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3 hours ago, Lanny said:

To continue the title of this thread, it is getting much harder to travel internationally. DD went to Germany for a Semester Abroad program. She arrived there Friday night (this is Sunday night) and is in Quarantine in her dorm/hotel for 10 days. I believe that next Thursday she can get a PCR or other exam for Covid-19 and when that's Negative her Quarantine ends.

The Covid-19 restrictions will change her routing when she goes to the USA. Possibly she can visit one other country in the EU/UK on the way to the USA. Maximum one other country because of Covid-19. Before I had thought she might be able to visit 2 or 3 countries on the way to the USA, but the Quarantines and other regulations make that unlikely. If not she will go directly from Germany to RDU.

(9'26" from Panama to Amsterdam.  KLM is a class act, based on that trip and her KLM commuter flight from Amsterdam. I was watching the 3 flights on FlightAware.com)   

This doesn’t make any sense to me. Is she not vaccinated? I didn’t even need a covid test to enter France (for example) as I was vaccinated. I did need a test (despite being vaccinated, heh) to return to the US. I’m headed back to France and I think I need a test there bc they won’t take out vaccine cards (so, not to enter the country but just to eat in  restaurants and ride trains).

Japan on the other hand (by way of example) has had and still has a most serious quarantine procedure but that’s because they have issues and a history with vaccines, I’m told. 

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There are still lots of countries that require a quarantine on arrival, no matter if you had a negative test or if you're vaccinated.  It also depends on which country you're travelling from.  What Lanny is describing sounds completely normal to me.  I have many healthy, fully vaccinated friends quarantining right now because they've just arrived in a new country or are returning home after visiting the US this summer.

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My understanding is that Germany has started requiring a mandatory 10 day quarantine for UNvaccinated Americans. There is no such restriction for the vaccinated if coming directly from the US. 

Re: France, I’ve read, probably in one of @mommyoffive’s helpful links, that they are starting to digitalize the US CDC vax cards for inclusion in the EU vaccination app. IIRC that can be done at any pharmacy (but double check of course). I’m hopeful other European countries will do the same in time.

The EU will be revising their protocols for Americans/other countries next week, taking spiking COVID cases into consideration. I won’t at all be surprised if all travellers into Europe will be required to have a negative test before entering, as they do upon returning to the US. I also won’t be surprised to see other countries follow Germany’s lead and either deny unvaccinated visitors or return to mandatory quarantine.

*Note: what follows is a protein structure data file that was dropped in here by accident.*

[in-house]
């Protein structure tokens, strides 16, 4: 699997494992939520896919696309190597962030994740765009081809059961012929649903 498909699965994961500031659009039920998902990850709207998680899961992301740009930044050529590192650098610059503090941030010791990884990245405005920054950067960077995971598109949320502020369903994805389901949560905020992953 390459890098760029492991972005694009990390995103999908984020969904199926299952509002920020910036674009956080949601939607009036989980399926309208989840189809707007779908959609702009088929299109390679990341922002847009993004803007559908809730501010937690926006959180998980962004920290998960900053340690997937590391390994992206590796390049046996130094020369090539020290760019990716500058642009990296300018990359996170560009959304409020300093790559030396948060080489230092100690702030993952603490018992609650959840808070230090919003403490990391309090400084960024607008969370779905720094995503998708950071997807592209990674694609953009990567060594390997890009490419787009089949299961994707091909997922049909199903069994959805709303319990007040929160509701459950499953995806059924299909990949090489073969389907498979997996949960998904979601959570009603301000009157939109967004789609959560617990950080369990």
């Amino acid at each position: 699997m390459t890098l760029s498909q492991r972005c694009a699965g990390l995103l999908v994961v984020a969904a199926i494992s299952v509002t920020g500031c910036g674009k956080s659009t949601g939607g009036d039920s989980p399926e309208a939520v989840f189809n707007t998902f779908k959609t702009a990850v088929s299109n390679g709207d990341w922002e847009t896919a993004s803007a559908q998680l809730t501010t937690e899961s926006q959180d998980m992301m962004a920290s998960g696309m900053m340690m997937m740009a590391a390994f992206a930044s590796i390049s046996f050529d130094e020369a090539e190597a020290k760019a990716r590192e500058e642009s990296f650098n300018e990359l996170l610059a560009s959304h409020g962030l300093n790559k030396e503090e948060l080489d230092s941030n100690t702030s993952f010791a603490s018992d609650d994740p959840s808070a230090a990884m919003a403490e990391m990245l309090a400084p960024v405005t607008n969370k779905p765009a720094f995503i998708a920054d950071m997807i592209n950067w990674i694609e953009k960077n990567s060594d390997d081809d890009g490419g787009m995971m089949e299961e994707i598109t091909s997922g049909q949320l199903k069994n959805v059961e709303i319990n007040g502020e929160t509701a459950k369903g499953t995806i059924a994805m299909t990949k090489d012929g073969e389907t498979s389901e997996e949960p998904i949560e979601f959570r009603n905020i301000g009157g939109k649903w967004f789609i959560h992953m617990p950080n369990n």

We remain uncommitted in our plans to accompany DS to university at this point. It’s getting harder and harder to justify.

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6 hours ago, madteaparty said:

This doesn’t make any sense to me. Is she not vaccinated? I didn’t even need a covid test to enter France (for example) as I was vaccinated. I did need a test (despite being vaccinated, heh) to return to the US. I’m headed back to France and I think I need a test there bc they won’t take out vaccine cards (so, not to enter the country but just to eat in  restaurants and ride trains).

https://thepointsguy.com/news/how-americans-can-apply-for-french-digital-health-pass/
 

Hope this is helpful.

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10 hours ago, Spryte said:

Lanny, I hope your DD isn’t sick?  Maybe just quarantined because she’s not vaccinated? Or possibly because of her last travel stop, I know that can make a difference, too. Whatever it is, I hope she is well and has a good semester.

My DH was due to fly into Germany from the US today, and our understanding was that there would be no quarantine - but he’s vaccinated, so that was the reason.  We were concerned that he would end up asymptomatic and positive, quarantined for longer than his planned trip, and decided he should cancel - his mom is in hospice so it’s not a good time for him to risk being stuck anywhere.

She is not vaccinated. Colombia divided the population into 5 age groups for the Covid-19 vaccination. DD is in the youngest group, 20 to 24 years old. The first day that group could get vaccinated was on Saturday, 14 August 2021 and she was already in Germany.

Sorry your DH had to cancel.  DD changed her ticket and advanced her departure date 10+ days, to allow for the quarantine, which we assumed would be required.

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8 hours ago, madteaparty said:

This doesn’t make any sense to me. Is she not vaccinated? I didn’t even need a covid test to enter France (for example) as I was vaccinated. I did need a test (despite being vaccinated, heh) to return to the US. I’m headed back to France and I think I need a test there bc they won’t take out vaccine cards (so, not to enter the country but just to eat in  restaurants and ride trains).

Japan on the other hand (by way of example) has had and still has a most serious quarantine procedure but that’s because they have issues and a history with vaccines, I’m told.